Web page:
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About the Layers

HAARGIS consists of spatial data sets having the same coordinates in space that are layered on top of each other to create the map image. Click on the Legend in the Links area for identification of map symbols. We have set specifications for each layer based on common usage--for example, at all extents, you can see the properties layer and the county boundaries; you must zoom in to the county level before you can see city boundaries; you must zoom into the city boundaries to see NRHP districts, and so forth. Even though these layers and the extent at which they are visible are set by default, users can turn layers on and off by clicking on the Layers On/Off tab on the Legend.

Turning Layers On/Off

To improve your map view, turn on only those layers that are important to you. With the Legend visible, click on the Layers On/Off tab. The layers that are presently visible in the map have a check mark next to them. Uncheck the box to turn off a layer, or check the box to turn a layer on. Click the "Refresh Map" button to display the changes.

Depending on the extent of the map view some layers will not be available to turn on. The extents at which each layer is available is given within the following section.

Description of the Layers

Each of these layers available in HAARGIS is described in detail below. We will be adding to some of the layers continuously, so please check back here often:

Standing Structure Surveyed Properties: These points have been plotted by Preservation Services staff for the following properties:

  • Those properties on the National Register of Historic Places (NRHP). Each district has a point located in the center of the district as well as district boundaries identified by polygons in the National Register Districts layer.
  • Those properties that have been determined eligible for the NRHP. This includes bridges on the Historic Bridge Survey and other properties designated eligible for the NRHP by the Keeper.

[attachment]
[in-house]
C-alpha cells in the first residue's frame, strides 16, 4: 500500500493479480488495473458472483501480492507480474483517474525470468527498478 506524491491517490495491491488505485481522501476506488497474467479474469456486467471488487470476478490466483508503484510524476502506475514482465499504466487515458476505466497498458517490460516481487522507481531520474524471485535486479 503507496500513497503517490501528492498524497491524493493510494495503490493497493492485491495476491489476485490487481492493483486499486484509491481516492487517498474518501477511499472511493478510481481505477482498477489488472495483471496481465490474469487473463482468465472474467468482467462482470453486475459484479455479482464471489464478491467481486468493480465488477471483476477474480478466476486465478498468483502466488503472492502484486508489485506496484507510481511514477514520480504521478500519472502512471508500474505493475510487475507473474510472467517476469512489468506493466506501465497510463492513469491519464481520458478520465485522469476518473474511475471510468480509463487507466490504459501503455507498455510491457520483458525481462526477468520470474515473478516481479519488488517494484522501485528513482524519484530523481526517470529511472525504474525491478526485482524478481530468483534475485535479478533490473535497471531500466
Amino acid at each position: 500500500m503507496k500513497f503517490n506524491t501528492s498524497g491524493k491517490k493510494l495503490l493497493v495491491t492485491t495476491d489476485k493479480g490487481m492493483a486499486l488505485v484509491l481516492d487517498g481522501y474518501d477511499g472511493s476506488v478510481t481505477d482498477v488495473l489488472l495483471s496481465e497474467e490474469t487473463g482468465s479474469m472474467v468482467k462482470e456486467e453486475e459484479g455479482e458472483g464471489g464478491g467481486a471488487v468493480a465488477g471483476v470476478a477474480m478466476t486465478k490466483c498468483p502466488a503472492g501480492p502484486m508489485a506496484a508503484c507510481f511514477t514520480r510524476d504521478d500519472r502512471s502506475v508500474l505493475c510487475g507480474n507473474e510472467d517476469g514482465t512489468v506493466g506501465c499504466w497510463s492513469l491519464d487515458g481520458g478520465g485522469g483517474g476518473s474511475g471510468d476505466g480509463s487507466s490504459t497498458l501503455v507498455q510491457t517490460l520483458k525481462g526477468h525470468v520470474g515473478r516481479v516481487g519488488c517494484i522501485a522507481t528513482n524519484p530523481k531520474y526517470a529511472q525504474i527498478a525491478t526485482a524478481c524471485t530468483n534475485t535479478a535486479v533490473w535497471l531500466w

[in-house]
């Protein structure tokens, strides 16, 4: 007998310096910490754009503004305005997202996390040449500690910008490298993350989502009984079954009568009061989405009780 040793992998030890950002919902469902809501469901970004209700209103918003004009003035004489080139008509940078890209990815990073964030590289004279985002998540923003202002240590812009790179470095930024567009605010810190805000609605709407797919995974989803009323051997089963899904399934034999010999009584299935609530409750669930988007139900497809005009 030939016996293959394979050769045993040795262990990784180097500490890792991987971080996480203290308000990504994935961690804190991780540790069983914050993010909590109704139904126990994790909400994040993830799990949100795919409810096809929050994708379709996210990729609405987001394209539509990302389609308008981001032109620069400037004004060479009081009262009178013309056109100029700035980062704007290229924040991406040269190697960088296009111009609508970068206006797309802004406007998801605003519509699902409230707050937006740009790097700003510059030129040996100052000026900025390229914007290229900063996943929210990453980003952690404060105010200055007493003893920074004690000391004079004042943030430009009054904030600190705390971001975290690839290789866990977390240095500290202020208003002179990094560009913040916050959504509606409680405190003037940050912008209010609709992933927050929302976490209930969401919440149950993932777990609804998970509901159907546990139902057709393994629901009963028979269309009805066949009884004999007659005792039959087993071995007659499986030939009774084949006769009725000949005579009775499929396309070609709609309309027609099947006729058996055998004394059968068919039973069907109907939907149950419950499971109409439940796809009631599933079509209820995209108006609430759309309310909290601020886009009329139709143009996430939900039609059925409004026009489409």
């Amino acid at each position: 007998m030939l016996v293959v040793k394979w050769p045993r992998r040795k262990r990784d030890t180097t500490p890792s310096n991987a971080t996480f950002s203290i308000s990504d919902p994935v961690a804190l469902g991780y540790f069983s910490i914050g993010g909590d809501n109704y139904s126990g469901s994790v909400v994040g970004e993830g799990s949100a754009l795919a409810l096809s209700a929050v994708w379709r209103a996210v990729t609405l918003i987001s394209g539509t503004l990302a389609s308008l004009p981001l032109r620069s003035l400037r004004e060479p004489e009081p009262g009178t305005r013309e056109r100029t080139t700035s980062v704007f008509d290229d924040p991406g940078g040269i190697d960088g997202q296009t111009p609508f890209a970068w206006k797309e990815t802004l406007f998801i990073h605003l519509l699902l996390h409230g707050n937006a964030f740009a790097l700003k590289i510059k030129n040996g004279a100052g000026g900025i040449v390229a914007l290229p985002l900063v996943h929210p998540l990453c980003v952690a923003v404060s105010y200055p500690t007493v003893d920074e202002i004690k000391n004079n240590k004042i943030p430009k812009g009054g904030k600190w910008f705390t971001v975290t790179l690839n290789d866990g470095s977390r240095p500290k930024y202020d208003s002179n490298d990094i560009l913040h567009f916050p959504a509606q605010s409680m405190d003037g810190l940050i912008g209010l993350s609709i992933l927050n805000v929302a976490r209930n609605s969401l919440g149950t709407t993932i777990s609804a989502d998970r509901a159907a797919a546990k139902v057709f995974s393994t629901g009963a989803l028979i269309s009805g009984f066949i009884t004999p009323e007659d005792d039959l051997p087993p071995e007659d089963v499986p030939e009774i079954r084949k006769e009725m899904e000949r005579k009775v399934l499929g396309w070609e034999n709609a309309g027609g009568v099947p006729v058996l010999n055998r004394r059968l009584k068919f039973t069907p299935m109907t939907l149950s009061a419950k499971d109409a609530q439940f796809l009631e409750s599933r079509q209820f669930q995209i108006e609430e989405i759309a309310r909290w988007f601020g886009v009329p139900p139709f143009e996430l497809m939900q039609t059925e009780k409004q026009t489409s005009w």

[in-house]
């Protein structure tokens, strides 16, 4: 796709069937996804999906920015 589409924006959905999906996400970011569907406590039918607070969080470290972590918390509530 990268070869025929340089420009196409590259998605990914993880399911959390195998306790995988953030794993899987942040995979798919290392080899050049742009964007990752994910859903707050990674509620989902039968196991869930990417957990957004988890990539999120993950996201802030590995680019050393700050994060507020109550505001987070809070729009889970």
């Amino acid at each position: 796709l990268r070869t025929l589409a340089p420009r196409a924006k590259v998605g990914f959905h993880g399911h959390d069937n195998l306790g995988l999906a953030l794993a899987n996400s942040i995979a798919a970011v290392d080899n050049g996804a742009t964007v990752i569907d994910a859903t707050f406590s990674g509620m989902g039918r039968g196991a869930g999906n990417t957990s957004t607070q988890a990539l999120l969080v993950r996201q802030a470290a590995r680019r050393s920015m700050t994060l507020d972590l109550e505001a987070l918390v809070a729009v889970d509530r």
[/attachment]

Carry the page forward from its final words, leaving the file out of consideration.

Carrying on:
• Those properties that were included in the Illinois Historic Structures Survey.
  • Those properties that were included in the Illinois Historic Landmarks Survey.
  • Local landmarks identified by the following Certified Local Governments (an asterisk indicates that there are districts entered in the CLG Districts layer):
    • Commission on Chicago Landmarks *
    • Crystal Lake Historic Preservation Commission
    • Danville Historic Preservation Commission
    • Elgin Heritage Commission
    • Galesburg Landmark Commission
    • Geneva Historic Preservation Commission *
    • Highland Park Historic Preservation Commission
    • Jacksonville Historic Preservation Commission
    • Joliet Historic Preservation Commission
    • Lake Forest Historic Preservation Commission
    • McHenry County Historic Preservation Commission *
    • Moline Historic Preservation Commission
    • Normal Historic Preservation Commission *
    • Oak Park Historic Preservation Commission
    • Riverside Preservation Commission
    • Rockford Historic Preservation Commission *
    • Rock Island Preservation Commission *

Note: NRHP properties were verified by maps available in the office; non-NRHP properties were geoaddressed (plotted automatically by their address) and have not been individually verified. We are presently adding properties and districts that have been determined local landmarks by CLGs, and will add properties from the Illinois Rural Survey, and a number of community surveys before we are done. This layer is turned on at all extents.

City boundaries: This layer was obtained from the Illinois Natural Resources Geospatial Data Clearinghouse. It is turned on by default and is visible at approximately a county-view extent.

County boundaries: This layer was obtained from the Illinois Natural Resources Geospatial Data Clearinghouse. It is turned on by default and is visible at all extents.

National Register districts: These polygons were plotted by staff at the Illinois State Museum and by Preservation Services staff from maps available in this office. These are approximate boundaries based primarily on city streets (specific verbal boundaries can be found in the NRHP application for the district). These are turned on by default and are visible at approximately a city-view extent.